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Starbucks (NASDAQ:SBUX) has been selling coffee since 1971, and remains the most recognized coffee brand in the world. It added over 400 stores last quarter, bringing its total store count to over 20,000.

The one thing to get excited about is that the coffee company has a continued passion for innovation. This has helped boost its share in international markets and build it a loyal customer base. However, over the last six months, Starbucks is flat, compared to an S&P 500 that's up nearly 15%.

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Despite the recent pullback due to mixed fiscal first quarter results, I remain optimistic for 2014. It actually raised earning expectations for the upcoming year, with growth in revenues being driven by new store openings, in China and Asian/Pacific markets.

The Starbucks addiction isn't just to caffeine

There are not many companies who can brag about customer loyalty, but Starbucks can definitely say that their customers are not just addicted to coffee, but rather to Starbucks, the brand. A third of all of Starbucks' transactions was completed by My Starbucks Rewards loyalty members and over a tenth was completed via mobile phone last quarter.

And Dollars loaded on its loyalty cards increased 24% to 1.4 billion last quarter, suggesting that millions of customers will be visiting Starbucks stores in the future quarters. It also processed more than 40 million new Starbucks activation cards last quarter.

Innovation is alive and well at this coffee company

Starbucks remains ahead of its competitors when it comes to embracing the shift in consumer behavior and shopping habits. Starbucks' strong digital and mobile capabilities bring customers with higher disposable incomes, who are willing to pay higher prices. This in turn results in higher profit margins for the company. Last quarter we saw rising profits, driven by strong margin growth in all segments.

Starbucks is also improving existing products and introducing new products to attract new customers and keep loyal customers coming back. Even with a number of new products, such as flavored Starbucks K-Cups, innovative line of VIA Latte, and Teavana teas, the two that stand out are Evolution and La Boulange.

Starbucks has been able to fully capitalize on the Evolution Fresh Juice brand since its acquisition in 2011. In addition to being available in approximately 8,000 U.S. Starbucks stores, Evolution Fresh juices are available at Whole Foods locations nationwide. Starbucks has also joined with dairy products maker, Danone, to create evolution Fresh-branded yogurt.

La Boulange has been another successful acquisition for Starbucks. The bakery has enhanced Starbucks' core food offering driving increased purchases and thereby growing both traffic and ticket growth at its stores. Following the success of La Boulange high-end bakery products, the company is testing La Boulange lunch items, scheduled to be launched next fall.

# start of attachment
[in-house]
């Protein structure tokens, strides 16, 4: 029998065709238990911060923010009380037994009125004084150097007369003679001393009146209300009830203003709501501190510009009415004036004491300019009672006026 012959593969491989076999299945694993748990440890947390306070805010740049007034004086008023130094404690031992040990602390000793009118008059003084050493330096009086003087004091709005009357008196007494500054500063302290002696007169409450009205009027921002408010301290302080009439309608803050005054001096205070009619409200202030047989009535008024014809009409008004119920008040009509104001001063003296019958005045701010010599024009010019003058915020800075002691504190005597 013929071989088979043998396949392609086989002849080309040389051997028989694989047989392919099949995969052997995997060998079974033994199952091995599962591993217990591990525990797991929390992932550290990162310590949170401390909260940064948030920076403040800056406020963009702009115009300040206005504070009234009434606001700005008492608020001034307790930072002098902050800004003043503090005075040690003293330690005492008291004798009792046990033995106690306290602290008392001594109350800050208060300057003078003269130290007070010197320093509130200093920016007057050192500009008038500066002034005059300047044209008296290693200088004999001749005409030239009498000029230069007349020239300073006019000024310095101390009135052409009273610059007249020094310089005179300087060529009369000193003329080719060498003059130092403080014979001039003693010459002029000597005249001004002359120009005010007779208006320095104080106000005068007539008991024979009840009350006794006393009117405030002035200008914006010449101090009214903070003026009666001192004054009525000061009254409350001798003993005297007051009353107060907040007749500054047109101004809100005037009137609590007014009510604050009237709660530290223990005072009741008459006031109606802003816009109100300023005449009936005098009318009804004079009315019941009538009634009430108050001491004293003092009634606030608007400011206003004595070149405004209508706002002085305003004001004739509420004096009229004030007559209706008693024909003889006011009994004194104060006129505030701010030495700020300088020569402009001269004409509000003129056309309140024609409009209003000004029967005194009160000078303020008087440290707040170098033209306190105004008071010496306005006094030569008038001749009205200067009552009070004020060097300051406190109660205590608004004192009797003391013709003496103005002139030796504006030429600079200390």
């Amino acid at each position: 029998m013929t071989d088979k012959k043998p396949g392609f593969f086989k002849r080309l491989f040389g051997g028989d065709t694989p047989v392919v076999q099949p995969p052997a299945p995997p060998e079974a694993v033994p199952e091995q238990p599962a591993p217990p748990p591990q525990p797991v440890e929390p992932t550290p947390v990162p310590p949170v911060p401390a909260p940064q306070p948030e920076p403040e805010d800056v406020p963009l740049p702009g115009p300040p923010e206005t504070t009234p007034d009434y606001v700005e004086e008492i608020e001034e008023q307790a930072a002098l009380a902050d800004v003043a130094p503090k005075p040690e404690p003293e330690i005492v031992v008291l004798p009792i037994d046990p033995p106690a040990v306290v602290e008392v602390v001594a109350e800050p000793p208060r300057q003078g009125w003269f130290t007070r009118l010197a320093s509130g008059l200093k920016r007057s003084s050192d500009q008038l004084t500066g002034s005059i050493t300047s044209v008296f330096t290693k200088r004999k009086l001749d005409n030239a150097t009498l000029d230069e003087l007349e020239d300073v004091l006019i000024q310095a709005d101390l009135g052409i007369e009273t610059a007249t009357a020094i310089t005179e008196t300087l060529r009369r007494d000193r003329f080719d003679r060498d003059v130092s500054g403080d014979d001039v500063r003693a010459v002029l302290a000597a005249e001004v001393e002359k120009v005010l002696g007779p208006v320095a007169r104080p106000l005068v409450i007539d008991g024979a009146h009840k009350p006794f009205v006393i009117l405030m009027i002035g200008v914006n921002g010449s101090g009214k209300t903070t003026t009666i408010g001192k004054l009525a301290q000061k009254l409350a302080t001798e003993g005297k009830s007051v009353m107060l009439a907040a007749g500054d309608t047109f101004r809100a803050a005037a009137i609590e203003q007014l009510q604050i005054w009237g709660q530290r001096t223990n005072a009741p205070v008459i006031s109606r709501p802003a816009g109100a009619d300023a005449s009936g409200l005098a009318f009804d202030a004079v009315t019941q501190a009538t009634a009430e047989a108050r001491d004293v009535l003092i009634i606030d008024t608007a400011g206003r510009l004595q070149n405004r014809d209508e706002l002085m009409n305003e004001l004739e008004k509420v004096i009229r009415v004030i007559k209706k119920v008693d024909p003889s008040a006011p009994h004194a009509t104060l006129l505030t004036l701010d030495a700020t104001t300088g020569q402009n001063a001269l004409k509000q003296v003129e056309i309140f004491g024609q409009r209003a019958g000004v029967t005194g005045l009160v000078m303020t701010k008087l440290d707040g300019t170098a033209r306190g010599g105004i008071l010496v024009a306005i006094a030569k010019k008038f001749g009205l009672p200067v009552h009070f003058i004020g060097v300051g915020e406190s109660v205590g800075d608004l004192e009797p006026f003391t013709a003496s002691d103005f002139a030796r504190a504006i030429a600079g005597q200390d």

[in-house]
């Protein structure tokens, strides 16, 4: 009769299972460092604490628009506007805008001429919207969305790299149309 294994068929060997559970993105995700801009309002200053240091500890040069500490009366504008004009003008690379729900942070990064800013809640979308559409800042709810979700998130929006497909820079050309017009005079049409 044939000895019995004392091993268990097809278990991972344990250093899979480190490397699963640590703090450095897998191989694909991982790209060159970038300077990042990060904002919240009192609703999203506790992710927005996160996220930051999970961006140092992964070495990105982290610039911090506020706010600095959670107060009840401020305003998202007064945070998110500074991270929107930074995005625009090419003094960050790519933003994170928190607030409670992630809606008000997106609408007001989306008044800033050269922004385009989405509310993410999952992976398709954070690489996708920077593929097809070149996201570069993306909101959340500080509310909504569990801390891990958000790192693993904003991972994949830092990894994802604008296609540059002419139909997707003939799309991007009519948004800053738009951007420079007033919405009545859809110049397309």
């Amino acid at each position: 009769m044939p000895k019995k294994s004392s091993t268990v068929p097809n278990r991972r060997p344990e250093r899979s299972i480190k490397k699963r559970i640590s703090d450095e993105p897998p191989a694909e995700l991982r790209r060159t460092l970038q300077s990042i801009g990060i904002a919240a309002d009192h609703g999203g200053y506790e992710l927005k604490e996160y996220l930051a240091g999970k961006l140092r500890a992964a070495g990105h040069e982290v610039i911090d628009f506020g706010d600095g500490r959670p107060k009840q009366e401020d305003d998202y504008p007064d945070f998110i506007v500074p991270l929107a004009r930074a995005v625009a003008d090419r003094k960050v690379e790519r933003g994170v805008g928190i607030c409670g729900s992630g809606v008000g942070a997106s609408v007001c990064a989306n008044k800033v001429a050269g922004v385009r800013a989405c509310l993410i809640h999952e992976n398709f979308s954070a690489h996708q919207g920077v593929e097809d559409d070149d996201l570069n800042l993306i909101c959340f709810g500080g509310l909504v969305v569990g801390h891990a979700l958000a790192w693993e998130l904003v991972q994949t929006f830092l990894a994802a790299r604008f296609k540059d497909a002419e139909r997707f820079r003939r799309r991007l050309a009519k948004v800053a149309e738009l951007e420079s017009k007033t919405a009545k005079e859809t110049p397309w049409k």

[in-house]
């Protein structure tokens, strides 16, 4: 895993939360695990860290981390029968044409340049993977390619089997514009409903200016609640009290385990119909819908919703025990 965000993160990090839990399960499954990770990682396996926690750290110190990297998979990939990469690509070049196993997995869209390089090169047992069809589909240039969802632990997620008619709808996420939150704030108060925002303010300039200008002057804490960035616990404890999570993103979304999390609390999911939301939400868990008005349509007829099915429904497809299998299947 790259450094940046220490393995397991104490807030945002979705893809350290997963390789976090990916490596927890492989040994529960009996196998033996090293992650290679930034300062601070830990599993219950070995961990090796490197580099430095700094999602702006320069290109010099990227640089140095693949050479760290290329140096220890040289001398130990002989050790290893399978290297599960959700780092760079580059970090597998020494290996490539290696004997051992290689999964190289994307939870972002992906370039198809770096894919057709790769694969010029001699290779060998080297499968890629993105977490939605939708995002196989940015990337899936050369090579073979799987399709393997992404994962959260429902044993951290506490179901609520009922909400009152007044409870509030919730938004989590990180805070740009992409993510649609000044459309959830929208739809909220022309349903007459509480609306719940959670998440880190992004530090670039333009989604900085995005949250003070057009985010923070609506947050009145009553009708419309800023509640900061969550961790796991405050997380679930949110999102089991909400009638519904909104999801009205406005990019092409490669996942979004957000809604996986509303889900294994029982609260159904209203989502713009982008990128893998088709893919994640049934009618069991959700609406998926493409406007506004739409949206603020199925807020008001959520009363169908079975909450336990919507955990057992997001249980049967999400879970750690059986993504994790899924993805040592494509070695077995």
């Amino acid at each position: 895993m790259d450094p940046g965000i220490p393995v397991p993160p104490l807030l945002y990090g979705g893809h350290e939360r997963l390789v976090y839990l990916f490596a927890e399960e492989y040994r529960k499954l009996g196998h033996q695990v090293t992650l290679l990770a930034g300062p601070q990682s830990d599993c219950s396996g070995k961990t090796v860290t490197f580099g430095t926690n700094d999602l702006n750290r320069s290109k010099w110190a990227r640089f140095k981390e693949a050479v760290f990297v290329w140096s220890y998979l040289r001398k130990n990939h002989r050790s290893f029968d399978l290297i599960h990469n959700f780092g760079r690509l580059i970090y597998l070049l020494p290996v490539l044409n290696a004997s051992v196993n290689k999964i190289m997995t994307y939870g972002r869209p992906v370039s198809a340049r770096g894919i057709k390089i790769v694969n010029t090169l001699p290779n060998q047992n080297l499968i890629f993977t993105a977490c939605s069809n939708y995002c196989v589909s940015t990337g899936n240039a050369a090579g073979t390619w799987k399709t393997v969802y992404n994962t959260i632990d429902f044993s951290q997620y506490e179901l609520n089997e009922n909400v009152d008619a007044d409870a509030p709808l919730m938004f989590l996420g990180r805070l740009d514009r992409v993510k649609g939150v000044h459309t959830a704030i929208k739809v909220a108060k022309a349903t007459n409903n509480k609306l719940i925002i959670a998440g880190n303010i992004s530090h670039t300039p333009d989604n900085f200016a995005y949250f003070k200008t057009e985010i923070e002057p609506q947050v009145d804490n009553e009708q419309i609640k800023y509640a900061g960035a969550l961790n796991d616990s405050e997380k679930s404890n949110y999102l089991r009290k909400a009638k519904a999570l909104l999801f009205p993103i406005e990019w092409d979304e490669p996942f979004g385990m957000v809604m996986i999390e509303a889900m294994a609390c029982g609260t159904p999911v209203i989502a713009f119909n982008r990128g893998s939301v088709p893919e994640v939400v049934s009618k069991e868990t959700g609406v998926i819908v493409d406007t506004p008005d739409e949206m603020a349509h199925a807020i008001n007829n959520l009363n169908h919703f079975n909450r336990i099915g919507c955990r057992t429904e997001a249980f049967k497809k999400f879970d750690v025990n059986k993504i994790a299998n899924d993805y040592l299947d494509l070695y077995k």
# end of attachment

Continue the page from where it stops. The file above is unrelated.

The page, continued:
Still room to grow internationally

In addition to keeping its loyal customers hooked on the brand, Starbucks is hard at work when it comes to getting more people internationally to accept the brand and joy its loyal following. Asia is a huge opportunity for the company. Even with relatively low per-capita consumption, the rapidly rising middle class brings with it rising income levels, which will increase the demand for convenience beverages.

Starbucks believes that China and the Asia-Pacific region, which has grown revenues 33% since 2010, will see a much more meaningful business growth over the next five years. In hopes of creating a strong loyal following in Asia, the company has launched the Starbucks card in China back in January.

Meanwhile, Starbucks is also trying to revive its business in Europe by pursuing increased higher-margin licensing opportunities, shutting down unprofitable stores, cutting general and administrative expenses and implementing robust brand building initiatives. We can already see the results in stronger margins and comps for the European market, pointing to the real potential for that geographic segment.

Starbucks is still a long-term buy, with coffee price concerns overblown

There is notable concern over the rising cost of coffee. However, with coffee costs at only approximately 9% of Starbucks' operating costs, there has to be a significant increase in coffee prices to meaningfully impact profits.

And with a loyal customer base, commitment to innovation and continued growth in international markets, Starbucks is poised to offer investors market beating returns on a multi-year basis. Starbucks is trading at 22.5x forward earnings, but is no stranger to trading at 30x earnings, which is closer to its long-term average. Even assuming earnings come in on the low end of expectations, at $3.10 a share for fiscal 2015, and its earnings multiple expands to 30x, the 18-month price target is right at $93.

Source: Starbucks' Pullback From $80 Presents A Buying Opportunity